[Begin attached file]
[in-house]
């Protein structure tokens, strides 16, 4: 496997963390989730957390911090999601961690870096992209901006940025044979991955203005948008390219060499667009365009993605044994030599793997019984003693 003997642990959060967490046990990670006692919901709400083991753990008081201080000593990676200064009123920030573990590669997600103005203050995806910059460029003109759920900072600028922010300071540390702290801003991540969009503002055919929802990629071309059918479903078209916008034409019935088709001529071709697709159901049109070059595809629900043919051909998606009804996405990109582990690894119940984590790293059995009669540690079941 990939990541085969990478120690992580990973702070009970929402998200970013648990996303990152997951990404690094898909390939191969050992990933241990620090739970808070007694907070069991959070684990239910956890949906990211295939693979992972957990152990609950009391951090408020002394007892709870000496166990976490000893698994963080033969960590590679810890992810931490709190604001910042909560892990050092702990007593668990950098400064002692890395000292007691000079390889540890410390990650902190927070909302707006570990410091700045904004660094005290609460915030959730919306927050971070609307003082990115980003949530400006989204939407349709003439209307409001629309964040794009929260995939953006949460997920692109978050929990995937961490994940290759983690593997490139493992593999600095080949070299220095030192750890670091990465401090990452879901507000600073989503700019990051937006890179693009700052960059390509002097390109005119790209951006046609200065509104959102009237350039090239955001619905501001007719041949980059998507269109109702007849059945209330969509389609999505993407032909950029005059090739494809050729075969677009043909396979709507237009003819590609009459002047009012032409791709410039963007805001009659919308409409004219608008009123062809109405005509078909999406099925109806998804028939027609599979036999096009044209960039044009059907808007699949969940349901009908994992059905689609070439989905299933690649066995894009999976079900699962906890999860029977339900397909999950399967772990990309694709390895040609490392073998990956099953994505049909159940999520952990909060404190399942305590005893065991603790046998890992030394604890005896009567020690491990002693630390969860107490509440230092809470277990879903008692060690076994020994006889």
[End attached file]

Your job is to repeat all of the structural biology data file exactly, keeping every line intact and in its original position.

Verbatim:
[in-house]
């Protein structure tokens, strides 16, 4: 496997963390989730957390911090999601961690870096992209901006940025044979991955203005948008390219060499667009365009993605044994030599793997019984003693 003997642990959060967490046990990670006692919901709400083991753990008081201080000593990676200064009123920030573990590669997600103005203050995806910059460029003109759920900072600028922010300071540390702290801003991540969009503002055919929802990629071309059918479903078209916008034409019935088709001529071709697709159901049109070059595809629900043919051909998606009804996405990109582990690894119940984590790293059995009669540690079941 990939990541085969990478120690992580990973702070009970929402998200970013648990996303990152997951990404690094898909390939191969050992990933241990620090739970808070007694907070069991959070684990239910956890949906990211295939693979992972957990152990609950009391951090408020002394007892709870000496166990976490000893698994963080033969960590590679810890992810931490709190604001910042909560892990050092702990007593668990950098400064002692890395000292007691000079390889540890410390990650902190927070909302707006570990410091700045904004660094005290609460915030959730919306927050971070609307003082990115980003949530400006989204939407349709003439209307409001629309964040794009929260995939953006949460997920692109978050929990995937961490994940290759983690593997490139493992593999600095080949070299220095030192750890670091990465401090990452879901507000600073989503700019990051937006890179693009700052960059390509002097390109005119790209951006046609200065509104959102009237350039090239955001619905501001007719041949980059998507269109109702007849059945209330969509389609999505993407032909950029005059090739494809050729075969677009043909396979709507237009003819590609009459002047009012032409791709410039963007805001009659919308409409004219608008009123062809109405005509078909999406099925109806998804028939027609599979036999096009044209960039044009059907808007699949969940349901009908994992059905689609070439989905299933690649066995894009999976079900699962906890999860029977339900397909999950399967772990990309694709390895040609490392073998990956099953994505049909159940999520952990909060404190399942305590005893065991603790046998890992030394604890005896009567020690491990002693630390969860107490509440230092809470277990879903008692060690076994020994006889």